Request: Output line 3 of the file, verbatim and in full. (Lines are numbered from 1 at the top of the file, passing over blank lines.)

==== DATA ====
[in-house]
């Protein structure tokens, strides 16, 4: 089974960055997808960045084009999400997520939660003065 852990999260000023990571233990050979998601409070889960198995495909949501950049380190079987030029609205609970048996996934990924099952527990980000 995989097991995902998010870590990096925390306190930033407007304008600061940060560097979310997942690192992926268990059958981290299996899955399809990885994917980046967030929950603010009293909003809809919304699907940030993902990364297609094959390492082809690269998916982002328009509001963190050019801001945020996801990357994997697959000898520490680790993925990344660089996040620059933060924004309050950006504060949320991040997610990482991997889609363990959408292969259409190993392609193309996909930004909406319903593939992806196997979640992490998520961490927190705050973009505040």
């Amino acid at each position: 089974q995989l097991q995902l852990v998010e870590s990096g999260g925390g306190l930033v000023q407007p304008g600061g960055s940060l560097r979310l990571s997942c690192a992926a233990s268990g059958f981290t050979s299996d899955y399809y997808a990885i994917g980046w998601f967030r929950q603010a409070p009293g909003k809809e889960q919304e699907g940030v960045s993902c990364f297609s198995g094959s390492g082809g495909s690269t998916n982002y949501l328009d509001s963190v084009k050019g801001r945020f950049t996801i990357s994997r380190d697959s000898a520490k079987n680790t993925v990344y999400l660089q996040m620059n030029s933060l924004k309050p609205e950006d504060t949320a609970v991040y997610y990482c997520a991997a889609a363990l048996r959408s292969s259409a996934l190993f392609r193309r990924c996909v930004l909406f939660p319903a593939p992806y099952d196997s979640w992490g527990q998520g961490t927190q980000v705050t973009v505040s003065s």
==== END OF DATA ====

């Amino acid at each position: 089974q995989l097991q995902l852990v998010e870590s990096g999260g925390g306190l930033v000023q407007p304008g600061g960055s940060l560097r979310l990571s997942c690192a992926a233990s268990g059958f981290t050979s299996d899955y399809y997808a990885i994917g980046w998601f967030r929950q603010a409070p009293g909003k809809e889960q919304e699907g940030v960045s993902c990364f297609s198995g094959s390492g082809g495909s690269t998916n982002y949501l328009d509001s963190v084009k050019g801001r945020f950049t996801i990357s994997r380190d697959s000898a520490k079987n680790t993925v990344y999400l660089q996040m620059n030029s933060l924004k309050p609205e950006d504060t949320a609970v991040y997610y990482c997520a991997a889609a363990l048996r959408s292969s259409a996934l190993f392609r193309r990924c996909v930004l909406f939660p319903a593939p992806y099952d196997s979640w992490g527990q998520g961490t927190q980000v705050t973009v505040s003065s």